Public Speaking Writing

Lessons Learned from Navigating Erasure, Hypervisibility, and a World That Wants To Commodify You

This speech was written for the final farewell of No Fly on the Wall, a Black British Feminist platform founded and run by my friend, Siana Bangura. No Fly on the Wall was a pioneering platform that started out as a blog, but also facilitated workshops, events, and sister circles, constantly creating spaces for Black British women to learn, unlearn, and self-define. You should read the farewell post that Siana posted on the blog at the beginning of this year, and read the NFotW Humanifesto to get a flavour of the ethos and important work that was being done.

An anthology of some of the best pieces from the blog will be published by Haus of Liberated Reading in July, so look out for that.

When Siana asked me to prepare a speech on the theme of raising one’s head above the parapet, I knew the kind of speech I wanted to deliver. I thought about writing a rabble-rousing, podium-stomping cry that would get you all clicking and live-tweeting and that would hopefully inspire – but also make me feel inspirational. But then I realised how disingenuous that would be, given that I spent a lot of 2017 saying “no” and actively retreating from podiums and platforms instead of lifting myself into the virtual firing line.

I call 2016 my phoenix year, after the personal car crash of 2015. I said yes to any and everything, writing widely, warming into the role of a public speaker and I’m proud of that year and what it meant to me. So why did I decide to start saying “no”? Well, I experienced a few things, I observed a few things, and if you’d permit me, I’d like to share some of my thoughts with all of you gathered here tonight.

From my personal observation, I see black women are often stuck between a rock and a hard place: invisibility and hyper-visibility. While erasure is a constant threat, one careless quote tweet can send your mentions into a cesspool of misogynoir. We’re either steadily ignored, or expected to perform as the mule of the world, carrying everyone else’s concerns and complaints on our backs. Without the permission of gatekeepers or the mainstream, we carve out spaces for ourselves in hostile environments, but then are policed on how, when, and why we should use the platforms we built ourselves, brick by brick, with little to no resources.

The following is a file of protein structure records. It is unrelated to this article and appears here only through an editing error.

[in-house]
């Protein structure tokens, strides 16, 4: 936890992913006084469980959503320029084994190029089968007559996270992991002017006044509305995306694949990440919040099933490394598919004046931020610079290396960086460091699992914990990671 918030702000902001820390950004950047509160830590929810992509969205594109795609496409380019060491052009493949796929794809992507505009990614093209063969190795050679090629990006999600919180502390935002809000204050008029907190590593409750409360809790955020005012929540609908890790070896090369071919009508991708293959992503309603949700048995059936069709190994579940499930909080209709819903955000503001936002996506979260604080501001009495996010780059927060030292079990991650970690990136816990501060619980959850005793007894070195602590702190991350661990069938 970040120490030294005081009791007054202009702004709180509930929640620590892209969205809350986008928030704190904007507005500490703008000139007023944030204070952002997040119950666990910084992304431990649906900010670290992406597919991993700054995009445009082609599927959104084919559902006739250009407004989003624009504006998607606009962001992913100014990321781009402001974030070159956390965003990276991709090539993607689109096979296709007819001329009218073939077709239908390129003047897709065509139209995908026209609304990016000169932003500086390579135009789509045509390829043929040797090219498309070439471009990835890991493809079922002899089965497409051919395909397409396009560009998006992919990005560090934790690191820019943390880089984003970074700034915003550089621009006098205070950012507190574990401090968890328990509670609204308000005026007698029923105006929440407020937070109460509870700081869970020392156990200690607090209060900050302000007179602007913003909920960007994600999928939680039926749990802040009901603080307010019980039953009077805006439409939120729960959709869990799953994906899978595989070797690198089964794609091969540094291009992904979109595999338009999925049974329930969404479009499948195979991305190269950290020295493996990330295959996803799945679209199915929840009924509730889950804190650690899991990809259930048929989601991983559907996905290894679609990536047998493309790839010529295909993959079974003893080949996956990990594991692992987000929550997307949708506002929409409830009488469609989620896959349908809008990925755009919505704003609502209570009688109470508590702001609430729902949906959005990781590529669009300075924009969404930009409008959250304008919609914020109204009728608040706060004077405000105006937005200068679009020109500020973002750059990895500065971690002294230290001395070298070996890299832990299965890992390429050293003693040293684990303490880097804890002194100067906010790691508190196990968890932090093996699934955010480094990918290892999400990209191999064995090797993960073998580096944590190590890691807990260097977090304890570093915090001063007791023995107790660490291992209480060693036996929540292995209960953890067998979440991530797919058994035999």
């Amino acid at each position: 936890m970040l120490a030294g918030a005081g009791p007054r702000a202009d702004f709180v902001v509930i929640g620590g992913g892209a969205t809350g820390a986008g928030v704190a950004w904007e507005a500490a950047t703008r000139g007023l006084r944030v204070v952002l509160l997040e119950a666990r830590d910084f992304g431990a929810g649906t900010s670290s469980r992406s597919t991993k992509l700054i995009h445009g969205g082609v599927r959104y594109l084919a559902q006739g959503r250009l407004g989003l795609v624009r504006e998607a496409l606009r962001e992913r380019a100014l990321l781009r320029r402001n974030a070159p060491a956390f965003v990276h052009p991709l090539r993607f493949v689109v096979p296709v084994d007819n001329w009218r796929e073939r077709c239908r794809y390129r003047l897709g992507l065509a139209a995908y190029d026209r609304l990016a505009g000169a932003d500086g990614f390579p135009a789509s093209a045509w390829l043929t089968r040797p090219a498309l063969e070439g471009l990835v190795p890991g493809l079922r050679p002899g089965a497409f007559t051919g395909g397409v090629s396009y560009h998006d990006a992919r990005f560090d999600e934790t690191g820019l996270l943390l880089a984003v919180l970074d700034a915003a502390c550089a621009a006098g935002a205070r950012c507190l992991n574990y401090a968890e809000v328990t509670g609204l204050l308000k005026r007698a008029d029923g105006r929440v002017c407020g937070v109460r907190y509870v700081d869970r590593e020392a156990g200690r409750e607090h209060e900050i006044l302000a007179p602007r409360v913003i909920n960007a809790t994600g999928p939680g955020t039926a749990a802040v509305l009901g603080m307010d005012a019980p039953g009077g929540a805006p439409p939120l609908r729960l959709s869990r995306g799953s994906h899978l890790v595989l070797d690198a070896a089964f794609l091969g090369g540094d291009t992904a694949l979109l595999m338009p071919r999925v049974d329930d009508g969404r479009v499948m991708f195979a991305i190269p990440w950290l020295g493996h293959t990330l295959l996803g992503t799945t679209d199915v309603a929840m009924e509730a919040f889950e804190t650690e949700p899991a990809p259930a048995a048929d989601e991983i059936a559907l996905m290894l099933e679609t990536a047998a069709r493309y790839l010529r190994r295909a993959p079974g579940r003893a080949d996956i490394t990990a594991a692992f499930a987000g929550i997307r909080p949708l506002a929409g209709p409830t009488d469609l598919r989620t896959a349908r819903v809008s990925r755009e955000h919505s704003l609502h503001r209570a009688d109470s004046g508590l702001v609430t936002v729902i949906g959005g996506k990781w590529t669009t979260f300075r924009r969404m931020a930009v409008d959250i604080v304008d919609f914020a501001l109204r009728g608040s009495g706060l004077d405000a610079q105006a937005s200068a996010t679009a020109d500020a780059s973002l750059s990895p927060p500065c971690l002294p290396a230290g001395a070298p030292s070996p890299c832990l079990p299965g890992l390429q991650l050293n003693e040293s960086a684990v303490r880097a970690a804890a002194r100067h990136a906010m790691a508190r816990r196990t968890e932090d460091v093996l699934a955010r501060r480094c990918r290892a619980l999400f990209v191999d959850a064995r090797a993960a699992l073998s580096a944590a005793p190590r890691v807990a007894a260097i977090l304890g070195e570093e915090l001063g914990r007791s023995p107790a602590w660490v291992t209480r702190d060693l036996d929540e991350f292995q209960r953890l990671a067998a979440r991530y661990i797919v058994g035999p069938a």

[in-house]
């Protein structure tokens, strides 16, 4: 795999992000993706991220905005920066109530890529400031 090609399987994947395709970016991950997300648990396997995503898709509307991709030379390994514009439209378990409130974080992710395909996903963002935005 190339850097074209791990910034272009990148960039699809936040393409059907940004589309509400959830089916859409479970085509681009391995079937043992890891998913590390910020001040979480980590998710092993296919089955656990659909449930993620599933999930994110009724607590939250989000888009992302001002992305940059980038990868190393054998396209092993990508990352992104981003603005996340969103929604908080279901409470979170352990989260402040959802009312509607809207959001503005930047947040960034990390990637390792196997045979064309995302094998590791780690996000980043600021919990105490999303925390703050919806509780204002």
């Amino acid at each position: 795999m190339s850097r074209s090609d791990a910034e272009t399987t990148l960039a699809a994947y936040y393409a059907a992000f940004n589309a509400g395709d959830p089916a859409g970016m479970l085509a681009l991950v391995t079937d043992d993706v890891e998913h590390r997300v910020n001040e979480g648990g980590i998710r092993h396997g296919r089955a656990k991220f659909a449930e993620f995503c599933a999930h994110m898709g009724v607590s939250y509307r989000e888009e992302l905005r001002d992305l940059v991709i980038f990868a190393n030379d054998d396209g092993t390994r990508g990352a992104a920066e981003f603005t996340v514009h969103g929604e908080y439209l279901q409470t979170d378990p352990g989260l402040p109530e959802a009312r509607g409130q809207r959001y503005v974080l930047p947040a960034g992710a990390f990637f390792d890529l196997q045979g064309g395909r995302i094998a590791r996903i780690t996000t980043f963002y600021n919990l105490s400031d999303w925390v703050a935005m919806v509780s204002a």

Before anyone believed us, we told the world about Black Girl Magic, and when more established media platforms and organisations saw this small but vibrant ecosystem of talent, insight, wit, and creativity, they wanted to sprinkle that Magic over whatever they were trying to sell. In this new dawn of new media, it’s clear that we can bring the fire, the spice, and the page views. But despite the offerings on the table – legitimacy, money, exposure – so often the scales are unbalanced, and their gain can come at a personal cost to us. And even when the compensation is right and the terms seem perfect, it could be then you find that when they say they want you, they don’t really want you: they want the sparkle of the Magic, without the baggage of the Black Girl.

It could be too easy for me to become disillusioned by all of this. I and many of my comrades have asked ourselves what is the point of it all? When our invoices are ignored, our labour is co-opted, allyship is one-sided, and grown folk act like they haven’t got a basic grasp of common courtesy, why bother? But the world needs us – like, really needs us – and I’ve got some lessons that may just save your sanity, as they have saved mine.